Bangladesh is one of the 57 countries of the world with a serious shortage of human resource in health care with an approximate doctor-population ratio of 3:10,000. Currently to fulfil the WHO standard at least 90,000 more doctors would be needed. In the public-private mixed health system of Bangladesh, nearly 62% of all doctors are working in the private and the rest in the public sector. The majority of the public doctors are involved in the private sector as dual-practitioners. The private health facilities are mostly urbanized. Also an urban concentration of public doctors is a known problem that renders the rural doctors’ posts vacant with consequent high workloads and rural people’s poor access to quality health care [3].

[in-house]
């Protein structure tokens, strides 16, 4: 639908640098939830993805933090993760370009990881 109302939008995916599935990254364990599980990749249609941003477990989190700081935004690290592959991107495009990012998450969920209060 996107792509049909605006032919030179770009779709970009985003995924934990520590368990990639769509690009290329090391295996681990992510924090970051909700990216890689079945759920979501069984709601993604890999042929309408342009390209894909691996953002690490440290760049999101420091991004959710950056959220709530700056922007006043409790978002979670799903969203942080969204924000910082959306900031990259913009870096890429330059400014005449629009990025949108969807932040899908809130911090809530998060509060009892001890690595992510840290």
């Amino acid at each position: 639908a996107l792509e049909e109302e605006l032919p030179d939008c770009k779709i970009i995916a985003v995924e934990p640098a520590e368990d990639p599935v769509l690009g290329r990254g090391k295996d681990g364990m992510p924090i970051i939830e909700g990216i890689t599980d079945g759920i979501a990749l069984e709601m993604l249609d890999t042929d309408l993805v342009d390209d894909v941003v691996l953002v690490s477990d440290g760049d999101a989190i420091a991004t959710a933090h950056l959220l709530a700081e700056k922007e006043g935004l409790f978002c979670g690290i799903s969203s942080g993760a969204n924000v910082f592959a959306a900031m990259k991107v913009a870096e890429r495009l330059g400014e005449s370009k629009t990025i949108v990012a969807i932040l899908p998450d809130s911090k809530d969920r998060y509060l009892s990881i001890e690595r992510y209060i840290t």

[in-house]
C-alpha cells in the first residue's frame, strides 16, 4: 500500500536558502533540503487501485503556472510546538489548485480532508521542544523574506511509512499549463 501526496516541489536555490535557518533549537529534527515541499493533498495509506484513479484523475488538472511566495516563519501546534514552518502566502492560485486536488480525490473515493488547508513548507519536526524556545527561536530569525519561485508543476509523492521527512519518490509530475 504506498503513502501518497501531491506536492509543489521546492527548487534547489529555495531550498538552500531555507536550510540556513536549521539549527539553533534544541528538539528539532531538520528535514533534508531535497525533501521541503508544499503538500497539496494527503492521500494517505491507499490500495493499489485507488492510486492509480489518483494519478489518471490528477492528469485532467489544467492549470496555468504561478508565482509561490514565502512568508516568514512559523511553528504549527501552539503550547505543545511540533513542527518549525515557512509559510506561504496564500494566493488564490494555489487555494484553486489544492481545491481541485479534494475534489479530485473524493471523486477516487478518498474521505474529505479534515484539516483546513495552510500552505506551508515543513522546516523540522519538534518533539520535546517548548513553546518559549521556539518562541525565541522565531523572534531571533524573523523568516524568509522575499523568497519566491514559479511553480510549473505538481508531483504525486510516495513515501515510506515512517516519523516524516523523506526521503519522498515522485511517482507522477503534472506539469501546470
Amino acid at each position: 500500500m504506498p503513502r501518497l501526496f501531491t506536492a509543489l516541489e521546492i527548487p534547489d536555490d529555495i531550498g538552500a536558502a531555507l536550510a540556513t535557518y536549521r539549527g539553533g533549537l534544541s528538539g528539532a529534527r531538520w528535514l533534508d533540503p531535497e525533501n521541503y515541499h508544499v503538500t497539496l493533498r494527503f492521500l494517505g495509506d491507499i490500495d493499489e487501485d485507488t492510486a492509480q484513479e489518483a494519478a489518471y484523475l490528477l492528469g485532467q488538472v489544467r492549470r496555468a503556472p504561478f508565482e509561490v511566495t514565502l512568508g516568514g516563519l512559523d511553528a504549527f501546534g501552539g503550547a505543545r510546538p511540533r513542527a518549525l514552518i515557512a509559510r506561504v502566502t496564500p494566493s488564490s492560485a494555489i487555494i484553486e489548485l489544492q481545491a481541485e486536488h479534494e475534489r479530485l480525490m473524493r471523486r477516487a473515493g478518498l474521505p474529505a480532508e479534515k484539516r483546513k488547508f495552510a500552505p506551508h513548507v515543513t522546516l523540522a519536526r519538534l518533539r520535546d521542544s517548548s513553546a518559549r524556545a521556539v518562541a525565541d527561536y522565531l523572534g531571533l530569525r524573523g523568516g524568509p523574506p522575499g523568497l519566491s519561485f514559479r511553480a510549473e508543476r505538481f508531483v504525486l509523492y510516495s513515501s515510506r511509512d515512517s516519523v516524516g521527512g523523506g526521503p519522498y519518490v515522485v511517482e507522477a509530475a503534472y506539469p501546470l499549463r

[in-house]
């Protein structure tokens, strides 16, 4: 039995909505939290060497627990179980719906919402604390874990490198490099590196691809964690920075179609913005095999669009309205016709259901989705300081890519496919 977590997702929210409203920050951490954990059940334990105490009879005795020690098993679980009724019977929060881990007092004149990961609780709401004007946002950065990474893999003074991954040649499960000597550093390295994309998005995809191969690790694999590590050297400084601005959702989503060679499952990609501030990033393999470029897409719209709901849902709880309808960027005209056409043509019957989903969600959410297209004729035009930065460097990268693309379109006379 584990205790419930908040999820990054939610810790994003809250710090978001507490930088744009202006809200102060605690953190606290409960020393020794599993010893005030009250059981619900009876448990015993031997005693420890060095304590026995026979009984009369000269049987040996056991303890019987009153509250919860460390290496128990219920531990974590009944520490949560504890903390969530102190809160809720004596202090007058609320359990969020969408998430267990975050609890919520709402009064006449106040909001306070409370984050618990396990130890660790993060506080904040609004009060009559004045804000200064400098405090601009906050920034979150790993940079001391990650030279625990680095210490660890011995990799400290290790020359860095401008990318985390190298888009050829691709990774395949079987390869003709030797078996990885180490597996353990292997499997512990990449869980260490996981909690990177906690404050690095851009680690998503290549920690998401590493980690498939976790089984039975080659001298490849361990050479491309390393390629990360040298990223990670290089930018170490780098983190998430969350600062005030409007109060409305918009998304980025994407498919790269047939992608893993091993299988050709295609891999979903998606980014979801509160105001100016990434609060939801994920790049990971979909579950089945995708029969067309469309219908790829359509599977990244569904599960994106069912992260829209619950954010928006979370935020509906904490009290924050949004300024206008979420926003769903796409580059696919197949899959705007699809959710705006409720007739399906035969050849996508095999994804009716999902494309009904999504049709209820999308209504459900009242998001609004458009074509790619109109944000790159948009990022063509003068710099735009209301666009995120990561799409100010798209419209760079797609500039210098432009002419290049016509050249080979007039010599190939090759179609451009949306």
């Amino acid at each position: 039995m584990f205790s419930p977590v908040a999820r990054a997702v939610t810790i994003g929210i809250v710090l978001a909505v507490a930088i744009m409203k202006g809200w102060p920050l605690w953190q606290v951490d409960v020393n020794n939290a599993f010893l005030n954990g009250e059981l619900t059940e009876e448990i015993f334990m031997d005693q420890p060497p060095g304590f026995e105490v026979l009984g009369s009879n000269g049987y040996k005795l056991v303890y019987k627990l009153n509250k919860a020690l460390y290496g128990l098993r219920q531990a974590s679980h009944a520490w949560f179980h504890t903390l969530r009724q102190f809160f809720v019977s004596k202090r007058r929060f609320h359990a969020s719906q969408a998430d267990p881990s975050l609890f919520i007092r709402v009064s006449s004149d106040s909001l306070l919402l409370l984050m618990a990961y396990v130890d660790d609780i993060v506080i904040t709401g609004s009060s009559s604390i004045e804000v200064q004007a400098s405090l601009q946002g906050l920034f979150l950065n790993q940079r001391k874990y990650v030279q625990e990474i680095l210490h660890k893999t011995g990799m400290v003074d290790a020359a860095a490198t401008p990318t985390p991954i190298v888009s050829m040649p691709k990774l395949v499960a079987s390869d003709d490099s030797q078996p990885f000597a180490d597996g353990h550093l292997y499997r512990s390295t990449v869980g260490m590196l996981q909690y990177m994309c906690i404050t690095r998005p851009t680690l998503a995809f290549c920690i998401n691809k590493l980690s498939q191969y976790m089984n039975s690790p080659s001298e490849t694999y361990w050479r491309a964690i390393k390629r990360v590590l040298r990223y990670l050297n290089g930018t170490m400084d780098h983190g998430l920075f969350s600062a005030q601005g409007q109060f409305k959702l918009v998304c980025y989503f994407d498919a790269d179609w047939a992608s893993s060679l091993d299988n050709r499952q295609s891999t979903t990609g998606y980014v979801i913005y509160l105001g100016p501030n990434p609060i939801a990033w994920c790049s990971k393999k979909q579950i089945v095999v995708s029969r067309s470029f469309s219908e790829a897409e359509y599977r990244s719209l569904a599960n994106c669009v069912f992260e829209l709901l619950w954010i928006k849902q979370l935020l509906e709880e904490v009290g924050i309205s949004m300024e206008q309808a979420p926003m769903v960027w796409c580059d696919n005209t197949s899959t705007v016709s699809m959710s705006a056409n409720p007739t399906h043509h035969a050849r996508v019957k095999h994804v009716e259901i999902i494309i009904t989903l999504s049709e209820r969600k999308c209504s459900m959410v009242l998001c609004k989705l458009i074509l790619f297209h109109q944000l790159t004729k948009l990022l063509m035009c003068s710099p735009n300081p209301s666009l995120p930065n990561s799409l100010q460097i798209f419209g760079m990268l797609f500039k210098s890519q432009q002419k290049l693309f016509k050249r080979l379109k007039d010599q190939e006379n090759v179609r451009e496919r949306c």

Within limitations the health system of Bangladesh has recognizable achievements; for example, reduction in the infant mortality rate and maternal mortality ratio [3]. Doctors’ are among the key internal clients of the health system and their role in achieving organizational goals is quite important; hence, their fit and satisfaction with the organizational environment are also essential [1, 15]. However, some studies reported that doctors’ behavioural and technological deficiencies are mainly linked to patients’ dissatisfaction in the health care system of Bangladesh (e.g. [16, 17]). Notably, most of those studies were based on patients’ opinions only without taking into account doctors’ opinions and the wider organizational culture and context which potentially influence their attitude, behaviour and well-being. Since doctors of the district health system are the key service providers to the majority of the rural people, their views of the impacts of the wider organizational environment deserve investigation. Thus, we investigated whether or not the work characteristics (i.e. organizational factors, social factors and job characteristics) are associated with any problems in job satisfaction, turnover intention, and burnout in doctors of the district health system of Bangladesh.